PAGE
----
Fortescue Metals Group (FMG) says it is confident an Australian Competition Tribunal decision to block its access to Rio Tinto rail lines will not impact on operations.
The miner had been seeking access to Rio's Hamersley and Robe railway lines in the Pilbara to transport its iron ore to port.
After nine years of legal proceedings, a High Court decision in September referred the matter to the Tribunal, which today ruled Rio does not have to open its railway lines to other operators.
In a statement, Rio said its operations would have been severely hindered if third parties had been allowed to run trains on the network.
Morning Star resource analyst Matthew Hodge agrees it is unlikely Fortescue will be impacted by the decision.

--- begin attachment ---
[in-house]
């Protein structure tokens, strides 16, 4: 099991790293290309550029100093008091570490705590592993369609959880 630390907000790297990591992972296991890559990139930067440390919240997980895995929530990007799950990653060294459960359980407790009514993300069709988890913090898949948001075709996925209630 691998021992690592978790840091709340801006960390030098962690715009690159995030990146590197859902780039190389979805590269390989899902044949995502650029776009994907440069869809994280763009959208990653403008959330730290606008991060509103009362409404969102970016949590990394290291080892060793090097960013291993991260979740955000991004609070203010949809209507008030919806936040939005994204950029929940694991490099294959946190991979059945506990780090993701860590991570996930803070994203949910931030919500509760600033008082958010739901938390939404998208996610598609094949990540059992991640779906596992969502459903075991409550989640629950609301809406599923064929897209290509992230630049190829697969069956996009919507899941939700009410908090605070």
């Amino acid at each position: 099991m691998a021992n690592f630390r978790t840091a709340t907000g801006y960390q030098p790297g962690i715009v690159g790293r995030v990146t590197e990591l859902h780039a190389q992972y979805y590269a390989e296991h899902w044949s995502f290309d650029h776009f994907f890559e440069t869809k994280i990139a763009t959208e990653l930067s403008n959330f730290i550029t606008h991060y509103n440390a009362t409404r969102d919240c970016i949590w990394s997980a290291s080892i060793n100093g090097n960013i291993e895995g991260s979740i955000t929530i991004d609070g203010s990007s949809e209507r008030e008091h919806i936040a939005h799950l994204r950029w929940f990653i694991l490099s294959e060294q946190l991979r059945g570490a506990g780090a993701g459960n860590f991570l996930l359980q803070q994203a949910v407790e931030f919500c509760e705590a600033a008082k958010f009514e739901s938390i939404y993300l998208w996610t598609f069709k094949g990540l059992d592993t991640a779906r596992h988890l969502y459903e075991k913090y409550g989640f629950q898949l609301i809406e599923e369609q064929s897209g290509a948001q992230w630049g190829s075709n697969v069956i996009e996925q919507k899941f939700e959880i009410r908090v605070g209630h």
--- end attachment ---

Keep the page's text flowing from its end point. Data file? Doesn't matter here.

"They've put infrastructure in place to expand out to 155 million tonnes," he said.
"So they're spending the money to do that. They've got the financing in place and the iron ore price is quite favourable right now so they'll just be planning on and doing what they were going to do anyway.
"I think they lose an option to potentially get some free tonnes down Rio Tinto's railway line, that's pretty much all it means.
"Otherwise they would have had to build their own but that's what they're going to do anyway."
Mr Hodge says if access had been allowed, it may have opened up access to the iron ore industry.
"If you build something, you operate it, you own it, you would think that you have control over that," he said.
"It did look for a while that the lines were going to be declared. There's obviously been a lot of legal action since then to get us to this point.
"If it'd happened it would have lowered the barrier to entry for new competitors in the iron ore place."